Friday Focal Mechanisms: the Hayward Fault shows up to the Shakeout Party

A post by Chris RowanYesterday, several million Californians participated in the 2011 Great California ShakeOut – a simulated earthquake drill, held close to the anniversary of the 1989 Loma Preita earthquake, that aims not only to raise awareness of the ever-present risk of a large earthquake occurring in California, but also to make sure that when it does happen, people know what to do.

The drill occurred at 10:20 am yesterday morning, but for the residents of San Francisco, the Earth itself also decided to provide a pointed reminder that they lived in a seismically active area. About four hours later the Bay area was shaken by a shallow magnitude 4.0 tremor centred near Berkeley, and a magnitude 3.8 just a little to the north a few hours after that. They were located pretty much on top of the trace of the Hayward Fault, and this structure’s culpability is confirmed by the strike-slip focal mechanisms of both of these earthquakes. The Hayward Fault runs parallel to the main San Andreas Fault, and like its neighbour helps to accommodate the northwest motion of the Pacific plate relative to the North American plate. As you can see, both focal mechanisms can be explained by motion along a southeast-northwest oriented fault plate, with the western side moving northwest.

Focal mechanisms for the two moderate quakes beneath Berkeley on ShakeOut Day. Map source: USGS.

As far as I’m aware, activity of this magnitude is not unusual in this region. You get earthquakes of this size in Northern California every month or so; in a quick search of the regional earthquake catalogue I found about a dozen (Update: see Eric Fielding’s comment below for more locally specific information) . However, none of the others happened to coincide with a major earthquake drill, which probably makes these two feel more significant to our pattern-junkie brains. Just for once, this effect could be considered beneficial, providing a useful reinforcement of the ShakeOut message of ‘Drop, Cover, Hold On!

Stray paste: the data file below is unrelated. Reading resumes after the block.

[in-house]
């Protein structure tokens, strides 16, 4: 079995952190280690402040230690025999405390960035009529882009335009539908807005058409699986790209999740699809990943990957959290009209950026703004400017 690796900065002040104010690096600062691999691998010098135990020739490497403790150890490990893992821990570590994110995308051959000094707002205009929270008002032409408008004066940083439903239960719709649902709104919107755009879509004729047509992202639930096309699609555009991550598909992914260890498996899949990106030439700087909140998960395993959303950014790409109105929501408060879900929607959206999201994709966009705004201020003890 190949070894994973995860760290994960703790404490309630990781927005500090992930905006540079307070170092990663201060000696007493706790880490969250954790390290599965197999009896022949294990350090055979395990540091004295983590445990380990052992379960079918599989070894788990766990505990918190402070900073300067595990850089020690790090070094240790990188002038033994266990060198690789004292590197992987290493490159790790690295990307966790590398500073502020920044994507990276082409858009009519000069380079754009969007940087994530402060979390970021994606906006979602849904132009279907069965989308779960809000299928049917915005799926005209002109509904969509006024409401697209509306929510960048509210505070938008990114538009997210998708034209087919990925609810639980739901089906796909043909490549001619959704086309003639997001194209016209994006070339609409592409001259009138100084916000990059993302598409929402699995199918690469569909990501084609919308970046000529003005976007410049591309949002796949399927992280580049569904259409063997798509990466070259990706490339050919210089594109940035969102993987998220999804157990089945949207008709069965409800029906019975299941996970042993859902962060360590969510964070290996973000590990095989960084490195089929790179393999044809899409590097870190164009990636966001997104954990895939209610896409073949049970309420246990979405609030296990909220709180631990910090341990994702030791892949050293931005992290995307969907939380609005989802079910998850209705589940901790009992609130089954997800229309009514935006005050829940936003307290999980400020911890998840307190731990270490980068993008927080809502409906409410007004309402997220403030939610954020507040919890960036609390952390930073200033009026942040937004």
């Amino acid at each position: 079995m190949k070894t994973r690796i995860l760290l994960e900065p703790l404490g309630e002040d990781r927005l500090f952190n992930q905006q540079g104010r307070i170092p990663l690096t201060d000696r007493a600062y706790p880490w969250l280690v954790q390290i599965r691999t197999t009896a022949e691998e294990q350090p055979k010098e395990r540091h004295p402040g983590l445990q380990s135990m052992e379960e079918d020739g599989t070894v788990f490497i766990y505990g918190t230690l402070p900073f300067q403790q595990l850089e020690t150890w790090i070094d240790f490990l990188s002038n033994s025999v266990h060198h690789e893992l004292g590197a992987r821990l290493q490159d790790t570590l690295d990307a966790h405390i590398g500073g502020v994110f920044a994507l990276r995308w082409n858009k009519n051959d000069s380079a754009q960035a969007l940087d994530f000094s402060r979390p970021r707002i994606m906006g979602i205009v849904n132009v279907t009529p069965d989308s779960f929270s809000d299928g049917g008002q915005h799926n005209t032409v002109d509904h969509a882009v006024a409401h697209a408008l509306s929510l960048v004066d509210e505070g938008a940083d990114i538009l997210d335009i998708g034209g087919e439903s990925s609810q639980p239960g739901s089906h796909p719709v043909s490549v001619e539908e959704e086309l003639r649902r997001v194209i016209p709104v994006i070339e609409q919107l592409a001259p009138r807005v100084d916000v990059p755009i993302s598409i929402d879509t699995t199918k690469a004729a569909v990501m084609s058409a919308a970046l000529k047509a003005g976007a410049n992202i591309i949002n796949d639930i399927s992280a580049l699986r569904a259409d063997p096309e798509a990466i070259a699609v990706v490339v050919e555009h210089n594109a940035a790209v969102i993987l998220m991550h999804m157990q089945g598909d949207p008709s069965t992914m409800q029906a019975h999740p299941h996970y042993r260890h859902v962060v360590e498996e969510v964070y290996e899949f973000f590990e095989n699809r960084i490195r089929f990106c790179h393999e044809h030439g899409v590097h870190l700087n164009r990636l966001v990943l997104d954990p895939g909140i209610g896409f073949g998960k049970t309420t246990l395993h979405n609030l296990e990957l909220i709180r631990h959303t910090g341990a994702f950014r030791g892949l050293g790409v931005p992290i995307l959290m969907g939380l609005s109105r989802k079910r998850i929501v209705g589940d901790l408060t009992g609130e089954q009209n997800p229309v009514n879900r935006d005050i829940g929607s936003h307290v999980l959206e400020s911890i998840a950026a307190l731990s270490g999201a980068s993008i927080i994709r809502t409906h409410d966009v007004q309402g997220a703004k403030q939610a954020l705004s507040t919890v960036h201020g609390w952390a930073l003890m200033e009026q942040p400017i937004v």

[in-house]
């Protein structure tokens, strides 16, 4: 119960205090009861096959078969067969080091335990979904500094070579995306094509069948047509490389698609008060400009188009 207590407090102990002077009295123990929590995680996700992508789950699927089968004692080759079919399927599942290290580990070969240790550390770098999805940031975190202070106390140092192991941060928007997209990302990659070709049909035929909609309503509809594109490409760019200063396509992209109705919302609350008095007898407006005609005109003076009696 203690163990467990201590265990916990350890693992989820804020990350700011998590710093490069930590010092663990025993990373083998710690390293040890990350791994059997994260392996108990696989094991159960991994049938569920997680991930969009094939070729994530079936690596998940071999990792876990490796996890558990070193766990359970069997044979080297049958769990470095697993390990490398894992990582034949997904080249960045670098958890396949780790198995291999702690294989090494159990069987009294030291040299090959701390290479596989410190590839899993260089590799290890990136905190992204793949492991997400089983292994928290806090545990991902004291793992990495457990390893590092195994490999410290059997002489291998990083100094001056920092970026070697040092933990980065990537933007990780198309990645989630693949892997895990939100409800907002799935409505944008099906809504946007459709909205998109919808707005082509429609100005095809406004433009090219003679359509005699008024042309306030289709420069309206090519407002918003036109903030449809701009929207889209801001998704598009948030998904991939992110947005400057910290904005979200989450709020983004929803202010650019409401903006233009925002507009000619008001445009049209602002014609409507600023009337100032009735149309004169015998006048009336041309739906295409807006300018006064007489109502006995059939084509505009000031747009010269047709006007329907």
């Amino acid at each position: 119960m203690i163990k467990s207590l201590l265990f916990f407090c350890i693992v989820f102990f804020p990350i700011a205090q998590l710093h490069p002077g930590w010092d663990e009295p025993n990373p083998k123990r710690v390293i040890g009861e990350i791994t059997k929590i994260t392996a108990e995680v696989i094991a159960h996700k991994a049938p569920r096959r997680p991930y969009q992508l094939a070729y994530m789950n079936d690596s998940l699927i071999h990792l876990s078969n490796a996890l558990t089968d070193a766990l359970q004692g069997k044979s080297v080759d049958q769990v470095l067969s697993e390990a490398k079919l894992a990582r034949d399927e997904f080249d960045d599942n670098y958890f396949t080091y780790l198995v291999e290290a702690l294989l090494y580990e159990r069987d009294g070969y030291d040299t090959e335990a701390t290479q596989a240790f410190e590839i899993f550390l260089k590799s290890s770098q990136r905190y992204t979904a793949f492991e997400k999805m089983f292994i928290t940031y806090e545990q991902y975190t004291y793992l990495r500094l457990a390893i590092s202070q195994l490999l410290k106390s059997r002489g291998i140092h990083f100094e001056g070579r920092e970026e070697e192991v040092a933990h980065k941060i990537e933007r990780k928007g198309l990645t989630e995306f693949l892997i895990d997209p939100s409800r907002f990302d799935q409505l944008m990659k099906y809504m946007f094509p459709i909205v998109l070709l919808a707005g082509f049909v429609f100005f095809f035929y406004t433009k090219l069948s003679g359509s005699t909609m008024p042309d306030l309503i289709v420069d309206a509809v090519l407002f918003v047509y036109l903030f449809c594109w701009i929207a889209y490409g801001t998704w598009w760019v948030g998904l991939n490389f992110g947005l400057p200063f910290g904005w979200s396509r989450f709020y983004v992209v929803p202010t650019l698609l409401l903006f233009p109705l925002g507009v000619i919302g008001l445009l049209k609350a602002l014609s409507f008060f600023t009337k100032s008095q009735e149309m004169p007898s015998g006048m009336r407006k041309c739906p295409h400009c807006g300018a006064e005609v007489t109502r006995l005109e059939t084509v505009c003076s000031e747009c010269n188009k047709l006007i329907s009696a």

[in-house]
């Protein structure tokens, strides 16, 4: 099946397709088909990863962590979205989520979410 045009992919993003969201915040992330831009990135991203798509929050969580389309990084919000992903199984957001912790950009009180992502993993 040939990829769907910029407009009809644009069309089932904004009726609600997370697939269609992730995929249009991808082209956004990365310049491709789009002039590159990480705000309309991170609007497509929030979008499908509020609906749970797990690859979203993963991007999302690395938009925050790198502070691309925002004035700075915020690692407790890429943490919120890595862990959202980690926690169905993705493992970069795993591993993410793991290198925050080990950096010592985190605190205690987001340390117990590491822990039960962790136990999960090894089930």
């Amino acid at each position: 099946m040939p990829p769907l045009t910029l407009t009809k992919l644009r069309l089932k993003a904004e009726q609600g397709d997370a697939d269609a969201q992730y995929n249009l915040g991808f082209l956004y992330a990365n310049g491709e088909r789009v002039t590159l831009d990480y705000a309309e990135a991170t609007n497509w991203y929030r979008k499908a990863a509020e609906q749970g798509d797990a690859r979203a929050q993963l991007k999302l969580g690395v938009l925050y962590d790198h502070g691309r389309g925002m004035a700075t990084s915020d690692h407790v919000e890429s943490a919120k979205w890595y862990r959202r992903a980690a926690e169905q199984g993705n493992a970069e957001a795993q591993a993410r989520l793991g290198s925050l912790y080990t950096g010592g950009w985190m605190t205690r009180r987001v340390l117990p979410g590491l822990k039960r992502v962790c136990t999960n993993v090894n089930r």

Categories: earthquakes, focal mechanisms, geohazards
Tags: , ,

Comments (4)

  1. Gina S says:

    While there was no Northern California earthquake during the “Great California Shake Out” for 2010, there was the 6.7 Gulf of California quake, that was felt into Southern California and parts of Arizona. For 2010, the ShakeOut was held on Thursday October 21 at 10:21 a.m. The GOC quake struck at 11:53 a.m. So nice of Mother Earth to get into the spirit of things.

  2. terry says:

    I’m so glad this feature is back!

  3. Nice to see you brought this feature back to your blog.

    My colleagues at UC Berkeley tell me that there have been more than a dozen M3-4 quakes over the last 75 years in the area of the 20 October 2011 quakes, with several M4 events in 2006-2007. So these quakes are not unusual, but they certainly are a nice reminder on the ShakeOut day to be prepared!

    By the way, the M3.8 was about 6 hours after the M4.0.